“But behind the scenes, there was a lot of safety measures going on to make sure that COVID did not reach the set, but also just to make sure everyone feels safe and comfortable. Jamie and I kind of talk about it as our little bubble that we were in, and it was just so nice to walk on set in front of the cameras and you were kind of forgetting that COVID was happening, and you just had this moment of just enjoying the creativity just having fun and just really being able to relax actually which is not something we’ve been able to do for such a long time.”
The LEGO Masters teams last year were so much fun to watch, so we asked about the new crop for Season 2 and how attached they get to them. Berard said, “We can’t help ourselves, but fall in love with so many of the teams. I mean they’re they’re just not only talented but they’re just great personalities, and they have wonderful stories to bring to the show.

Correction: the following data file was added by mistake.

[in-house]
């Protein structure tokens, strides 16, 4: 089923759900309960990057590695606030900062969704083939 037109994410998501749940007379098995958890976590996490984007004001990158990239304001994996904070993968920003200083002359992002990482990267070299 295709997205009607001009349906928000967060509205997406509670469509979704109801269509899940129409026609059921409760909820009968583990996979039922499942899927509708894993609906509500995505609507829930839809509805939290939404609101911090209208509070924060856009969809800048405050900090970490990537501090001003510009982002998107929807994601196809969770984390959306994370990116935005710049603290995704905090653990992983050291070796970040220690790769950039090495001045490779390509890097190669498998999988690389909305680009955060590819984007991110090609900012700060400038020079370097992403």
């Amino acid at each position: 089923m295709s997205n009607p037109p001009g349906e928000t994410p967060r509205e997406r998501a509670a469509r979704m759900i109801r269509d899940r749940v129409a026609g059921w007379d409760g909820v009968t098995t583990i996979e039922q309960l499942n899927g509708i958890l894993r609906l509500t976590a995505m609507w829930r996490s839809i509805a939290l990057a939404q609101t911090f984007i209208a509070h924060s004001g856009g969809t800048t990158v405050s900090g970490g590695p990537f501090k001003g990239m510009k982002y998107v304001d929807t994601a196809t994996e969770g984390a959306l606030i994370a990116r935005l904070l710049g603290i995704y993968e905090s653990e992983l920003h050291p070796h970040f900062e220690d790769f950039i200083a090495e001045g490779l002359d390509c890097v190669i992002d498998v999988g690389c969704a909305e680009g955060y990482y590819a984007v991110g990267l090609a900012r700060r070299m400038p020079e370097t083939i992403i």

“And so along the way… the more you get to know them, the deeper the relationship grows, it’s really hard to have to potentially send somebody home, especially when they’re actually delivering really great models or they’re making really great builds. And that’s the real challenge I think was [that in] Season 2, you’re going to see the caliber of builders is quite high.”
He said that it was hard to put anyone on the bottom with such great builds. “We definitely struggle with it each time. I have to say that this season was no different, especially since we were even closer, being in that little bubble. You did feel more of a connection with them”